Our agenda is clear: we need to build our strategic autonomy and our European sovereignty. In order to defend our values and interests as well as to achieve our goals such as the fight against climate change, we must be able to choose on our own how, with whom, and when we build a partnership with a third country. It is up to no one else except us to decide with whom we trade and on what basis. That means concretely making sure that our companies are defended if they do business in compliance with international law and to tackle all the unfair competition practices. This goes from the very soon in place international public procurement instrument to gain in reciprocity, to the latest proposal of an instrument to tackle the distortive effects of foreign subsidies. We should not say that these instruments are targeted to any partner, we just want to be well equipped to make all our partners to stand by the rules, internationally defined and recognised.
While we discuss how the EU can protect itself from the extra-territorial effects of sanctions, we must also consider what fundamental principle of law could underpin such a defence. For example, the EU legislator may consider a principle of “threat to EU economic order and security” (similar to the concept used by the US to justify the adoption of its sanctions), in case of compliance with extra-territorial measures by economic operators. What is your opinion in this sense?
I strongly support the definition of coercive measures introduced by the Commission in its proposal on anti-coercion. I think it covers many realities. Any economic or commercial measure taken by a third State in disregard of and in violation of international law against a Member State or the Union as a whole with the aim of forcing the Union to change its internal or external policy will be considered as economic coercion. This is an excellent basis for this instrument to be effective, especially in its deterrent nature. Indeed, we need a nuclear weapon if we want to be convincing. The threat of countermeasures is the basis of the instrument and allows for dialogue and negotiations with the third country. We do not want a trade war. Dialogue first. But if it fails, we will be able to react and defend our interests.
Would you see the European Parliament having an extensive debate and expressing an opinion on the use of extra-territorial sanctions for economic objectives?
I have always been very vocal, in the European Parliament, and especially in the International Trade committee, on the extra-territorial sanctions and also on coercion. The revision of the Blocking Statute and the proposal for an anti-coercion mechanism are on the table thanks to our mobilisation. I was the European Parliament rapporteur on the Enforcement regulation revision. The objective was to overcome the WTO deadlock and to give the EU the capacity to impose counter-measures in the context of a WTO dispute blocked in the Appellate body. With the Member States and the Commission, we succeeded in making the EU more credible and efficient with the possibility to take measures not only in the areas of goods and public procurement but also in the services sector and intellectual property rights harmonised at European level.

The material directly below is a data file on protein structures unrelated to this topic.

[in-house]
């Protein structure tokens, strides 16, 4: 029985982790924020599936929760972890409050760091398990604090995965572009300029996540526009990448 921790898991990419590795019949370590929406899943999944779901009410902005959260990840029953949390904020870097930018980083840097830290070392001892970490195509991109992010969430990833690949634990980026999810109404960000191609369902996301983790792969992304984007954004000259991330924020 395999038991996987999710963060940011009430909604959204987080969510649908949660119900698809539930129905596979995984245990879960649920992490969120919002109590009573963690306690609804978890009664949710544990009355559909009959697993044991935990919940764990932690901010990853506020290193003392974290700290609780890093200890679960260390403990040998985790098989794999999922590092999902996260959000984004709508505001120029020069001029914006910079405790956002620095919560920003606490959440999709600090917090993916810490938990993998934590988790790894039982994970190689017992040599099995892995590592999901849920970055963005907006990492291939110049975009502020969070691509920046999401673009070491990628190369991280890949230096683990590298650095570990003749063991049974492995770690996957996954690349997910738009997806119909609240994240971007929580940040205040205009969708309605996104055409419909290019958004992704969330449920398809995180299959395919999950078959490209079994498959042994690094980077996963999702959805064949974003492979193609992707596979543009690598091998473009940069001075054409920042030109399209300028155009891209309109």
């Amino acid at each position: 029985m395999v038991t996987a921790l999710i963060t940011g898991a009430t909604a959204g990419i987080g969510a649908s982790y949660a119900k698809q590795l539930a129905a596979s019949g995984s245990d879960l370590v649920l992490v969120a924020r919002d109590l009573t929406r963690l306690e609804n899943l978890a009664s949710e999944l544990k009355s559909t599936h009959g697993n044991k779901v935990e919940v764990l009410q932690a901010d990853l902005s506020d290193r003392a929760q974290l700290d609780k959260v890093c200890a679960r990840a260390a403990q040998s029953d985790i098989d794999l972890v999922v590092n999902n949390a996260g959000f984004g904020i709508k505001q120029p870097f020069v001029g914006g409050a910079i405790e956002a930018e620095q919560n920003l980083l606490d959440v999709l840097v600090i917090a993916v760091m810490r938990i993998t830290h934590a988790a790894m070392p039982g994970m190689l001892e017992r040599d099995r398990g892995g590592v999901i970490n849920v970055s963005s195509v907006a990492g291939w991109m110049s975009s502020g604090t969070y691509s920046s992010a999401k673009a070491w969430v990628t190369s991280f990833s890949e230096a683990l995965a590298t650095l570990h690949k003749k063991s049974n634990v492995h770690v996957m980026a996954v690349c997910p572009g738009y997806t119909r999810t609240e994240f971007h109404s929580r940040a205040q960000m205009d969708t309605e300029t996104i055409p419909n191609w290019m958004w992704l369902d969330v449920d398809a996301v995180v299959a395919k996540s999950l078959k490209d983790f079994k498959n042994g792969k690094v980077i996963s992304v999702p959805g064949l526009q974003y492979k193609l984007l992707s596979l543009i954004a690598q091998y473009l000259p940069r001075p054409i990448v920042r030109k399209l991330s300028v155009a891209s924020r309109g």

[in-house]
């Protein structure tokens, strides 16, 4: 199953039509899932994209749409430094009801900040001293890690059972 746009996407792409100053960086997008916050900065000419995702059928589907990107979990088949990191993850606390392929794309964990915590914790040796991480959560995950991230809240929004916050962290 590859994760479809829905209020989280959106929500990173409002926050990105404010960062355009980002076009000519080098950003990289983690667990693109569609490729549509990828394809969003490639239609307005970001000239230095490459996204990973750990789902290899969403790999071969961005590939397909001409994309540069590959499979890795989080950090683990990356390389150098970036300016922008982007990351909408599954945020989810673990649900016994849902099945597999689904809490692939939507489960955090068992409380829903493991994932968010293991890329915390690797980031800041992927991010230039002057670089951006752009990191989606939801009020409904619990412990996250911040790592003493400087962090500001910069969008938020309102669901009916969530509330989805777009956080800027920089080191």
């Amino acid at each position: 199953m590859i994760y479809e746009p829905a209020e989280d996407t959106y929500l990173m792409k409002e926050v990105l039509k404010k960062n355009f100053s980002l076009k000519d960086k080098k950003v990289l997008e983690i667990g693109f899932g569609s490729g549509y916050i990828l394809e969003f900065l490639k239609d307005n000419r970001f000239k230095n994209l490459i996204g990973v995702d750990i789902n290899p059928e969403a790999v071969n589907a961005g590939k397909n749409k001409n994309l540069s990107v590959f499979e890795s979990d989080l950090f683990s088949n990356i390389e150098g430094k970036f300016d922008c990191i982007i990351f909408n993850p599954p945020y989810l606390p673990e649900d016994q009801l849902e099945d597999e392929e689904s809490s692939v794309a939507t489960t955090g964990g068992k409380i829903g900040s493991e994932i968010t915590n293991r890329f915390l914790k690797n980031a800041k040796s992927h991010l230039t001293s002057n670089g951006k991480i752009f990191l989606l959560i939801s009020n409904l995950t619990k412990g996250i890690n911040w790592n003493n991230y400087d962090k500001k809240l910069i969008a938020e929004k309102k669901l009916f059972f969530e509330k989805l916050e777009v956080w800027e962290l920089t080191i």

Working on this file, one of my main objectives was to introduce preliminary or provisional measures when the EU is facing illegal and unilateral measures, without waiting for a WTO ruling. I already wanted to use this legislation to strengthen the European Union against economic coercion. The Commission and the Council were not in favour of introducing such measures in the Enforcement regulation but we obtained in the negotiations a joint declaration of the three institutions which committed to working by the end of 2021 on the Commission proposal on a new instrument to deter and counter coercive actions by a third country. Finally, we are there with a concrete proposal from the Commission. It is already a step forward thanks to the action of Members of the European Parliament. We were the first to put forward the idea of such an instrument. Today, as current trade tensions prove us right, it is time for this theoretical victory to become a reality and give us the concrete means to defend our interests.
It is exactly the same with the revision of the Blocking Statute. In the EP, we pushed oral questions in plenary, resolutions asking the Commission to revise all our instruments. The EP is very active on this issue and will remain fully committed.
With the latest international developments in eastern Europe, what are some of the changes that the Russian situation may bring to the discussion?
This terrible war in Ukraine reminds us of the necessity to be strong and united. Today, the European Union and Ukraine are already closer than ever before. The willingness of the Ukrainians to join the European family reminds us that Europe means peace, stability, and unity. This war in Ukraine gives also a new impetus to the EU integration that is more than welcome, reminding us of the necessity to build a more sovereign Europe. This is not a new agenda, this was what I am pushing for since 2019 and this was already the agenda of the French Presidency of the Council of the EU. We must now go faster and beyond, especially on trade issues.